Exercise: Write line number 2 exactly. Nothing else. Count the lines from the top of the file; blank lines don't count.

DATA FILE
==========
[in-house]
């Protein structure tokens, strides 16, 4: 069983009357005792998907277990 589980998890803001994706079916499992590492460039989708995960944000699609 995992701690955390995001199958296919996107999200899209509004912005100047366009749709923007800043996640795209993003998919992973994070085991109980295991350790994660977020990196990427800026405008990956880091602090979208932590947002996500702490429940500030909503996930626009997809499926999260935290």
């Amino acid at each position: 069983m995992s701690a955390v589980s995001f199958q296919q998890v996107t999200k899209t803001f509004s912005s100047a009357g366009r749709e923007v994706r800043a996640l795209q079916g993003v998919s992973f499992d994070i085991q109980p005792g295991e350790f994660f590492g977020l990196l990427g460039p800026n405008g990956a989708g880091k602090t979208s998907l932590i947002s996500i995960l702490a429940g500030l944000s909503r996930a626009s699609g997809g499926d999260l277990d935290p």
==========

């Protein structure tokens, strides 16, 4: 069983009357005792998907277990 589980998890803001994706079916499992590492460039989708995960944000699609 995992701690955390995001199958296919996107999200899209509004912005100047366009749709923007800043996640795209993003998919992973994070085991109980295991350790994660977020990196990427800026405008990956880091602090979208932590947002996500702490429940500030909503996930626009997809499926999260935290």